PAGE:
Craig and Marianne are not faint of heart.  Though they currently live in the same lovely home which they built over 30 years ago, they have decided they are going to take on the adventure of building a new home.  The initial thought was to down-size, though that is generally harder than it sounds.  Their children are all well-established in their own homes, but when the whole gang gets together it adds up to around 30 bodies, so a little rose-covered cottage just won’t do.

A house and its site have to work together.  Which comes first, the chicken or the egg?  In this case, they found a lot near their existing house which they loved.  The views are incredible! Great views often mean a steeply sloped site which is indeed the case for this project.  Add the restraints contributed by City zoning ordinances and the Home Owners’ Association codes, and the analogy that comes to mind is putting together a complex puzzle.

A design program is created by listing the requirements (needs and/or wants) of the homeowners, and then the architect goes to work trying to create a design that successfully blends together the site, the zoning requirement, the program, and the desired home style indicated by the owners.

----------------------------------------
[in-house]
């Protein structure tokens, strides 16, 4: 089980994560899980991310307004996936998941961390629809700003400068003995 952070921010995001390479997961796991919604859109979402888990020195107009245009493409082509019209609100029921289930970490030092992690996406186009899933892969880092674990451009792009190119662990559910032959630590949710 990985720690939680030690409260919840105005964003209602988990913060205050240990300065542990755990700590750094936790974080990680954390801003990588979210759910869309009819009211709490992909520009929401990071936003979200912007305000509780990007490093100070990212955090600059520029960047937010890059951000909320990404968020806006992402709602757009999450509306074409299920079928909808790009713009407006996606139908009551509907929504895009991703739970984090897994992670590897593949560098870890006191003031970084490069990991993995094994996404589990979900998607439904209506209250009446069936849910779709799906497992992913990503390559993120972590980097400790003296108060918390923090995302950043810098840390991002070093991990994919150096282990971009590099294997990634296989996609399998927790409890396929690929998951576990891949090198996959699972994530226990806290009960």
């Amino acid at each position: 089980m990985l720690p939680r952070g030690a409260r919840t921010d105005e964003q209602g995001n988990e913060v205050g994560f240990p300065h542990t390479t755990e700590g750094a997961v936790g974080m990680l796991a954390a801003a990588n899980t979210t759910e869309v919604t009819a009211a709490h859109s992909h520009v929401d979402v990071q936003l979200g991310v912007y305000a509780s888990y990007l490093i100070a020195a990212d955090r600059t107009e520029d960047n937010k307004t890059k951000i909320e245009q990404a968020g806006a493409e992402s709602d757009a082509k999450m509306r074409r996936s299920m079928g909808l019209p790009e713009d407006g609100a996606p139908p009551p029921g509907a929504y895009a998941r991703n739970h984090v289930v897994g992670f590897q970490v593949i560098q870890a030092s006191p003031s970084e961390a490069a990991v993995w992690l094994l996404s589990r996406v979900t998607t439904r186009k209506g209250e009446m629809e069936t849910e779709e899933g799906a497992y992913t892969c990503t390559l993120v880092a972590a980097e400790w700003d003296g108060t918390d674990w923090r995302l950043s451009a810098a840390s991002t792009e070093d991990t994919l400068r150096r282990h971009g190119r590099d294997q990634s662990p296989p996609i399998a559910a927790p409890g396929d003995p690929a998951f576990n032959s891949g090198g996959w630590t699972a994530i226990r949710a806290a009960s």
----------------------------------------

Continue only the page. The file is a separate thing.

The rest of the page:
In the meantime, the owners have the responsibility to select a contractor for the project.  In this case, the firm of Jackson and LeRoy was chosen.  Once the schematic master plan is created, the contractor enters the process by creating an itemized estimate for a preliminary budget check.  Once the schematic design and the budget are aligned, work proceeds to obtain structural engineering and to create construction documents.

More time ticks by as the City and HOA review the project.  When all necessary approvals have been given, it is finally time to begin the actual construction.  The contractor has the responsibility to accurately locate the house on the property, and then the digging begins!

Hillside Villa: The Site

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